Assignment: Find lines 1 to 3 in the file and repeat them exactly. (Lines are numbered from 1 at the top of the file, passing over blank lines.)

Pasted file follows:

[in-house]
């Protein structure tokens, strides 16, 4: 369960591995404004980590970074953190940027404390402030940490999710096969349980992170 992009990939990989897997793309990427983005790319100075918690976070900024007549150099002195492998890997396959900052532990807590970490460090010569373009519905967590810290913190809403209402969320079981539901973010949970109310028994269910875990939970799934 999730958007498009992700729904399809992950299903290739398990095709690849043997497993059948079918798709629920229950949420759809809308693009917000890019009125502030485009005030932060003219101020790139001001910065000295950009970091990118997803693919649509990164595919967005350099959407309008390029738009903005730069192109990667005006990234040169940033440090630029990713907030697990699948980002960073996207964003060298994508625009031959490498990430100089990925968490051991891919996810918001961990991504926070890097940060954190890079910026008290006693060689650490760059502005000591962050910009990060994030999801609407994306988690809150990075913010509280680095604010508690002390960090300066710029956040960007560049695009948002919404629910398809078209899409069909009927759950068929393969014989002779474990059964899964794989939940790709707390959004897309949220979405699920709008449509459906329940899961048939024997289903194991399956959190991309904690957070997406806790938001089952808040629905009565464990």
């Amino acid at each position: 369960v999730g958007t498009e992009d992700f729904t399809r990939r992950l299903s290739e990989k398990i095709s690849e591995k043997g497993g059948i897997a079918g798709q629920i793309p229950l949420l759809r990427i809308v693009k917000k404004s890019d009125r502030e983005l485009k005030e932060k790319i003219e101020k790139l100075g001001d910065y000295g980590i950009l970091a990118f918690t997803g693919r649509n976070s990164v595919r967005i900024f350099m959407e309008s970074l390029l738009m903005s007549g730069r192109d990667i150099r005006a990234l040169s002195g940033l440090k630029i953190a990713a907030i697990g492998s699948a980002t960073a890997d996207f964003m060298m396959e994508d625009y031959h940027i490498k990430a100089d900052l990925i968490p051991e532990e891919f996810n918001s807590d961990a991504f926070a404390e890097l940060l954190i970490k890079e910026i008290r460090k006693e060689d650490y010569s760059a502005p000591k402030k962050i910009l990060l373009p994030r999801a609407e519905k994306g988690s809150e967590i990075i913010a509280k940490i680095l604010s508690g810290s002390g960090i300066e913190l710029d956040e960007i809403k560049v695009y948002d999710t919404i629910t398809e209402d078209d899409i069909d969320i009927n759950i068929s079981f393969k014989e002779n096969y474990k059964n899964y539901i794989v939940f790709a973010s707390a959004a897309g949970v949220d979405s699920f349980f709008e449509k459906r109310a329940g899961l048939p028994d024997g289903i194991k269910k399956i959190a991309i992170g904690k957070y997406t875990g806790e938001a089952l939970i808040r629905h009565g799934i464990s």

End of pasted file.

[in-house]
């Protein structure tokens, strides 16, 4: 369960591995404004980590970074953190940027404390402030940490999710096969349980992170 992009990939990989897997793309990427983005790319100075918690976070900024007549150099002195492998890997396959900052532990807590970490460090010569373009519905967590810290913190809403209402969320079981539901973010949970109310028994269910875990939970799934 999730958007498009992700729904399809992950299903290739398990095709690849043997497993059948079918798709629920229950949420759809809308693009917000890019009125502030485009005030932060003219101020790139001001910065000295950009970091990118997803693919649509990164595919967005350099959407309008390029738009903005730069192109990667005006990234040169940033440090630029990713907030697990699948980002960073996207964003060298994508625009031959490498990430100089990925968490051991891919996810918001961990991504926070890097940060954190890079910026008290006693060689650490760059502005000591962050910009990060994030999801609407994306988690809150990075913010509280680095604010508690002390960090300066710029956040960007560049695009948002919404629910398809078209899409069909009927759950068929393969014989002779474990059964899964794989939940790709707390959004897309949220979405699920709008449509459906329940899961048939024997289903194991399956959190991309904690957070997406806790938001089952808040629905009565464990």
């Amino acid at each position: 369960v999730g958007t498009e992009d992700f729904t399809r990939r992950l299903s290739e990989k398990i095709s690849e591995k043997g497993g059948i897997a079918g798709q629920i793309p229950l949420l759809r990427i809308v693009k917000k404004s890019d009125r502030e983005l485009k005030e932060k790319i003219e101020k790139l100075g001001d910065y000295g980590i950009l970091a990118f918690t997803g693919r649509n976070s990164v595919r967005i900024f350099m959407e309008s970074l390029l738009m903005s007549g730069r192109d990667i150099r005006a990234l040169s002195g940033l440090k630029i953190a990713a907030i697990g492998s699948a980002t960073a890997d996207f964003m060298m396959e994508d625009y031959h940027i490498k990430a100089d900052l990925i968490p051991e532990e891919f996810n918001s807590d961990a991504f926070a404390e890097l940060l954190i970490k890079e910026i008290r460090k006693e060689d650490y010569s760059a502005p000591k402030k962050i910009l990060l373009p994030r999801a609407e519905k994306g988690s809150e967590i990075i913010a509280k940490i680095l604010s508690g810290s002390g960090i300066e913190l710029d956040e960007i809403k560049v695009y948002d999710t919404i629910t398809e209402d078209d899409i069909d969320i009927n759950i068929s079981f393969k014989e002779n096969y474990k059964n899964y539901i794989v939940f790709a973010s707390a959004a897309g949970v949220d979405s699920f349980f709008e449509k459906r109310a329940g899961l048939p028994d024997g289903i194991k269910k399956i959190a991309i992170g904690k957070y997406t875990g806790e938001a089952l939970i808040r629905h009565g799934i464990s």